Kyrgyz Horse Games Festival

From the ancient time horses played a big role for people in Kyrgyzstan. In the 3rd century people were even buried with their horses. Children were given the name of horses, because it was believed that evil spirits were afraid of horses.

There are many horse games in Kyrgyzstan. The most widespread games are:

One of the most famous games is Ulak Tartish. The origin of this game developed in antiquity when herds of cattle grazed in the steppes and mountains all year round, exposed to possible attacks by wolves or other big-sized predators.

Nomads did not have firearms and that is why shepherds could not deal with wolves. In this way they were beating a wolf with sticks until somebody managed to catch it and to through up. The wolf would break his bones and would not be able to move anymore.

People wanted to be ready for such cases and they began to have wrestling on horseback for a goat’s carcass. The weigh of a goat on an average is 30 – 40 kilograms. The game is played on a field that is 300 meters long and 150 meters wide. The goal of the game is to seize the goat’s carcass and deliver it into the gates of the contesting team.

Another game is Long-Distant Race – Aht Chabysh. Usually this game took place in connection with some holiday or festival. The distance was 100 kilometres. Very often the riders were young boys of 10-13 years age, sometimes riding without a saddle.

Oodarysh – Wrestling on Horseback. Wrestling on horseback is also a popular activity. There are two riders who try to pull each other off their horses. It is allowed to throw the rival together with his horse to the ground.

Chase the bride – Kyz-Kumai. In older times, this game was a part of the wedding. The bride had the best horse and she had to ride away from her groom. The husband-to-be had to chase her and prove his love by giving all in order to catch her. The game stopped when he caught and kissed her. As mentioned above, the groom got the worse horse, why he would sometimes fail to catch his fiancée. In this case, he would ride away and his fiancée would follow him to beat with her Kamchi (or horse-whip). But the wedding would be held anyway.

Besides the above-mentioned, there are also games where a rider shows his skills by picking up a coin from the ground or shooting at a target while galloping, as well as many others interesting tasks.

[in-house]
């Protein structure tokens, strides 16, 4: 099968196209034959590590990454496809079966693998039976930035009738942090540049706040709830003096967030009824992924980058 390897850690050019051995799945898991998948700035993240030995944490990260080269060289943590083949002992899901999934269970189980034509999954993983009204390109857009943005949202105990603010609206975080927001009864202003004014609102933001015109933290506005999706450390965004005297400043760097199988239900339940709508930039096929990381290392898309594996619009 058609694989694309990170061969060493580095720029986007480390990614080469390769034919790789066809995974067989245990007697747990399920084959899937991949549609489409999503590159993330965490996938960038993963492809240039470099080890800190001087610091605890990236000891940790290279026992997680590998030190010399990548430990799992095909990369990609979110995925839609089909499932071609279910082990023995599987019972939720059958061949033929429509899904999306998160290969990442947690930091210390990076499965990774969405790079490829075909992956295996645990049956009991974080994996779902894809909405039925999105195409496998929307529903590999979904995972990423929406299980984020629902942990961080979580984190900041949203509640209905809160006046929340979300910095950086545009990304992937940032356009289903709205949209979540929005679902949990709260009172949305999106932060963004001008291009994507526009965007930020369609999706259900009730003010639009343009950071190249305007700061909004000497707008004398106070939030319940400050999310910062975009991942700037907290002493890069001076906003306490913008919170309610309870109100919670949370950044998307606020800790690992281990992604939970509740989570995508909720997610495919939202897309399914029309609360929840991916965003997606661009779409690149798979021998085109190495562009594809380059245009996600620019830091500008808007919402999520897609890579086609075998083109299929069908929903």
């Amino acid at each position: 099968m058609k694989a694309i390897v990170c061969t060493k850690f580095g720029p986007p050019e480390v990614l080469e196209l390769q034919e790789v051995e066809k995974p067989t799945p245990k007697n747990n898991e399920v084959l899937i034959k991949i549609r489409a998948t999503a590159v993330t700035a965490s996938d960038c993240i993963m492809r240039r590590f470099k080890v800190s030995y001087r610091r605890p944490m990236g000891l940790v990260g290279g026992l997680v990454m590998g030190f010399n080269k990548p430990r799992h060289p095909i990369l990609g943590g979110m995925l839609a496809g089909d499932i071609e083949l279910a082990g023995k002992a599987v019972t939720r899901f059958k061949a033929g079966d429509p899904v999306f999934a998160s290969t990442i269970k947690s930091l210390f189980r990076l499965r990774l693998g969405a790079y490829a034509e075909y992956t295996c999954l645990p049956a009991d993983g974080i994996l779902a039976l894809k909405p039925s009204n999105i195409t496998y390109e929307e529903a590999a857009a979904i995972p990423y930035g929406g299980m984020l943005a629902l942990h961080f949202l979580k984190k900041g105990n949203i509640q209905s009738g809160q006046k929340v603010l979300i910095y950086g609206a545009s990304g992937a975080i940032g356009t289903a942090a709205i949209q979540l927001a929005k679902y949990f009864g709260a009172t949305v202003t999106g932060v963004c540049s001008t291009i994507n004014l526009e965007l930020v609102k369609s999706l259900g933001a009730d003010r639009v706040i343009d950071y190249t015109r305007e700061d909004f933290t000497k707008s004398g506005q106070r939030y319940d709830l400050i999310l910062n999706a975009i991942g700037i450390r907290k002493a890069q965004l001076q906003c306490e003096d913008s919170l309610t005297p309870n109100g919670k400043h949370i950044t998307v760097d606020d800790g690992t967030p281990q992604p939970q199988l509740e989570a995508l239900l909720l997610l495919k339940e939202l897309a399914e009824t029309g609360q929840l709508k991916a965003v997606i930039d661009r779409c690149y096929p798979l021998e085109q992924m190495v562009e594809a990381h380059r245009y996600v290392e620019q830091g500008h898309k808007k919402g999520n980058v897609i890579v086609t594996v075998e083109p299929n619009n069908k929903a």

Cultural events

Kyrgyzstan festivals are a reflection of the rich history of nomadic customs and traditions of the Kyrgyz people. During the holidays, men traditionally demonstrate their equestrian and racing skills, hunters compete in archery and falconry hunting, and women present their handicrafts.

Today, as hundreds year ago, the Kyrgyz still organize big festivals, uniting people not only from Kyrgyzstan, but also from different countries. The most popular of these are Orozo Ait, At Chabysh festival, National horse games, Nooruz, Taigan and Burkut Festival. Festivals are held on picturesque jailoo (pasture), with installation of Yurt (tents), preparation of national dishes, arranging exhibitions and sales of folk crafts items. items.

The National Festivals of Kyrgyzstan is the best way to enjoy the atmosphere of the Kyrgyz centuries-old traditions.

Orozo Ait

This feast, known as Eid al-Fitr in Arabic, at the end of Ramadan is celebrated with a large meal shared by family and friends. Gifts of new clothes and alms to the poor are traditionally given at this time.

At Chabysh festival

A horse-centred outdoor festival that involves long-distance horse races, traditional horse games, poetry competitions, music concerts and handicraft exhibitions.

National horse games

Horses are a large part of Kyrgyz culture and so every year national horse games are held. These include ulak tartysh (Сgrey wolfТ) where two teams of riders fight it out over a goat carcass and kyz-kumay (Сkiss the girlТ), where the male rider has to catch up to horsewoman in order to receive his prize, a kiss.

Nooruz

Date: 21 March

 

Also known as Navrus, this event, which dates back to Zoroastrian times, is the most important of the traditional holidays that takes place in Kyrgyzstan. At Nooruz a special meal is prepared, friends are visited, debts are repaid and the whole country celebrates with music, dancing and traditional games.

Taigan and Burkut Festival

Demonstrations of hunting with golden eagles and Taigan dogs, Kyrgyz national games that include ulak tartysh, and sale of handicrafts and souvenirs.

We do not manage the events described on this page. Although, we always ready to provide the most relevant and accurate information under you request.